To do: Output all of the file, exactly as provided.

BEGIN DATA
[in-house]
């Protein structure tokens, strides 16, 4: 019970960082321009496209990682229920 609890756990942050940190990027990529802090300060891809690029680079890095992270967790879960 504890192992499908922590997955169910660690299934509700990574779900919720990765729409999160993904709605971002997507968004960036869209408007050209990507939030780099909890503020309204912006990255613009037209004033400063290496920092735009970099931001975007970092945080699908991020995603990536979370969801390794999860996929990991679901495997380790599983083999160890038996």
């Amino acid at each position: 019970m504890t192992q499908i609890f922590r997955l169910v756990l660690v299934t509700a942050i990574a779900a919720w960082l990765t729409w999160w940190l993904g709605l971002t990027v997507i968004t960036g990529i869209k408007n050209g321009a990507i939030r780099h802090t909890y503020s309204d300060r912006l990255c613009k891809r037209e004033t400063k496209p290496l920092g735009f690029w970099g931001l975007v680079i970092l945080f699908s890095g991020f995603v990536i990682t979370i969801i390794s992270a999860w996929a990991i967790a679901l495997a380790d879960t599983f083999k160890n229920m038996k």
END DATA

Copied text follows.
[in-house]
């Protein structure tokens, strides 16, 4: 019970960082321009496209990682229920 609890756990942050940190990027990529802090300060891809690029680079890095992270967790879960 504890192992499908922590997955169910660690299934509700990574779900919720990765729409999160993904709605971002997507968004960036869209408007050209990507939030780099909890503020309204912006990255613009037209004033400063290496920092735009970099931001975007970092945080699908991020995603990536979370969801390794999860996929990991679901495997380790599983083999160890038996």
């Amino acid at each position: 019970m504890t192992q499908i609890f922590r997955l169910v756990l660690v299934t509700a942050i990574a779900a919720w960082l990765t729409w999160w940190l993904g709605l971002t990027v997507i968004t960036g990529i869209k408007n050209g321009a990507i939030r780099h802090t909890y503020s309204d300060r912006l990255c613009k891809r037209e004033t400063k496209p290496l920092g735009f690029w970099g931001l975007v680079i970092l945080f699908s890095g991020f995603v990536i990682t979370i969801i390794s992270a999860w996929a990991i967790a679901l495997a380790d879960t599983f083999k160890n229920m038996k």